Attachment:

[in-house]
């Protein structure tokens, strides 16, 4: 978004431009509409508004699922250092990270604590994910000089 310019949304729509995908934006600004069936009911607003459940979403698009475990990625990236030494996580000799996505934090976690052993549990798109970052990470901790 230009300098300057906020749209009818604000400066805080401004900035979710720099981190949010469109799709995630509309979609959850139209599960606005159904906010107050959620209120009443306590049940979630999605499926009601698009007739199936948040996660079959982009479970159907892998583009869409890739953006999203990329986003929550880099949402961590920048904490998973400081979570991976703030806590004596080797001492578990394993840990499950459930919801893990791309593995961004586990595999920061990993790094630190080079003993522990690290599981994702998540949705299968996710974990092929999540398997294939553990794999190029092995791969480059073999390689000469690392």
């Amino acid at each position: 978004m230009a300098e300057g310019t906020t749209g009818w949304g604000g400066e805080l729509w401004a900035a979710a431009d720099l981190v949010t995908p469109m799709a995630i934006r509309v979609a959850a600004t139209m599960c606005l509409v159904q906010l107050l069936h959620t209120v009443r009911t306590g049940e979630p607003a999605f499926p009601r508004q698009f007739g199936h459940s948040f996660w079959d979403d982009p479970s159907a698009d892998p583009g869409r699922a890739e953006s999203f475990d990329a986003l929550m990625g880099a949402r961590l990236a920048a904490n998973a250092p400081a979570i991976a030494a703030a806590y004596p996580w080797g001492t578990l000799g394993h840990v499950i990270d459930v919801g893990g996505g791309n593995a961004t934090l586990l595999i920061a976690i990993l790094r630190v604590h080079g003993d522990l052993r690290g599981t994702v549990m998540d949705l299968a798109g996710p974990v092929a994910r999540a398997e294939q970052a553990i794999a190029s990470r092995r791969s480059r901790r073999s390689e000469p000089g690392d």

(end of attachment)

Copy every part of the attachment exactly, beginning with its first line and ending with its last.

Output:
[in-house]
């Protein structure tokens, strides 16, 4: 978004431009509409508004699922250092990270604590994910000089 310019949304729509995908934006600004069936009911607003459940979403698009475990990625990236030494996580000799996505934090976690052993549990798109970052990470901790 230009300098300057906020749209009818604000400066805080401004900035979710720099981190949010469109799709995630509309979609959850139209599960606005159904906010107050959620209120009443306590049940979630999605499926009601698009007739199936948040996660079959982009479970159907892998583009869409890739953006999203990329986003929550880099949402961590920048904490998973400081979570991976703030806590004596080797001492578990394993840990499950459930919801893990791309593995961004586990595999920061990993790094630190080079003993522990690290599981994702998540949705299968996710974990092929999540398997294939553990794999190029092995791969480059073999390689000469690392």
């Amino acid at each position: 978004m230009a300098e300057g310019t906020t749209g009818w949304g604000g400066e805080l729509w401004a900035a979710a431009d720099l981190v949010t995908p469109m799709a995630i934006r509309v979609a959850a600004t139209m599960c606005l509409v159904q906010l107050l069936h959620t209120v009443r009911t306590g049940e979630p607003a999605f499926p009601r508004q698009f007739g199936h459940s948040f996660w079959d979403d982009p479970s159907a698009d892998p583009g869409r699922a890739e953006s999203f475990d990329a986003l929550m990625g880099a949402r961590l990236a920048a904490n998973a250092p400081a979570i991976a030494a703030a806590y004596p996580w080797g001492t578990l000799g394993h840990v499950i990270d459930v919801g893990g996505g791309n593995a961004t934090l586990l595999i920061a976690i990993l790094r630190v604590h080079g003993d522990l052993r690290g599981t994702v549990m998540d949705l299968a798109g996710p974990v092929a994910r999540a398997e294939q970052a553990i794999a190029s990470r092995r791969s480059r901790r073999s390689e000469p000089g690392d």